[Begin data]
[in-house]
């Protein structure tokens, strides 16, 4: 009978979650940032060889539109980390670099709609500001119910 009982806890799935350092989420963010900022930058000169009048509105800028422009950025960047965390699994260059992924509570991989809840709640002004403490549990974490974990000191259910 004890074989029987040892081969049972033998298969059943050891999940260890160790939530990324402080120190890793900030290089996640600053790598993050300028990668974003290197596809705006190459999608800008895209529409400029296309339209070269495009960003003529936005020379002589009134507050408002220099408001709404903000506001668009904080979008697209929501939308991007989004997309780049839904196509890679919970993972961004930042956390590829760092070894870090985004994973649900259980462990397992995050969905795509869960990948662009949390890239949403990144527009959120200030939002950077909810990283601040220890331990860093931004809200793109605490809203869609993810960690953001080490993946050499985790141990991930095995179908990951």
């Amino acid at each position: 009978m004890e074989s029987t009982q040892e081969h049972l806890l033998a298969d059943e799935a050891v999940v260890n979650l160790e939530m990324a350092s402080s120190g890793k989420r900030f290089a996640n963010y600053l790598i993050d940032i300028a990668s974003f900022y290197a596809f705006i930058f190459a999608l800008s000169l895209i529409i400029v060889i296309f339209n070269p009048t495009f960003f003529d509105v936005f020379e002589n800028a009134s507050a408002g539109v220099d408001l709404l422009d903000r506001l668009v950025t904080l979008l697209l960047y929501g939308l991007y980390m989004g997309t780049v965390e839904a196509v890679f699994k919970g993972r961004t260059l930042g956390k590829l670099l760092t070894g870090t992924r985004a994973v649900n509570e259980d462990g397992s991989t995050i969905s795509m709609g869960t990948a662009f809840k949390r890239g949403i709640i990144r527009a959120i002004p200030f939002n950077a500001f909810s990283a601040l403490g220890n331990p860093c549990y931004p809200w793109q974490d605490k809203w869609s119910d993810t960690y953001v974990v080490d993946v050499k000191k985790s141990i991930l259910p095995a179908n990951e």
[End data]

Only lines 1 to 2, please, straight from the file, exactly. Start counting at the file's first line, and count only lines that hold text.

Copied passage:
[in-house]
């Protein structure tokens, strides 16, 4: 009978979650940032060889539109980390670099709609500001119910 009982806890799935350092989420963010900022930058000169009048509105800028422009950025960047965390699994260059992924509570991989809840709640002004403490549990974490974990000191259910 004890074989029987040892081969049972033998298969059943050891999940260890160790939530990324402080120190890793900030290089996640600053790598993050300028990668974003290197596809705006190459999608800008895209529409400029296309339209070269495009960003003529936005020379002589009134507050408002220099408001709404903000506001668009904080979008697209929501939308991007989004997309780049839904196509890679919970993972961004930042956390590829760092070894870090985004994973649900259980462990397992995050969905795509869960990948662009949390890239949403990144527009959120200030939002950077909810990283601040220890331990860093931004809200793109605490809203869609993810960690953001080490993946050499985790141990991930095995179908990951």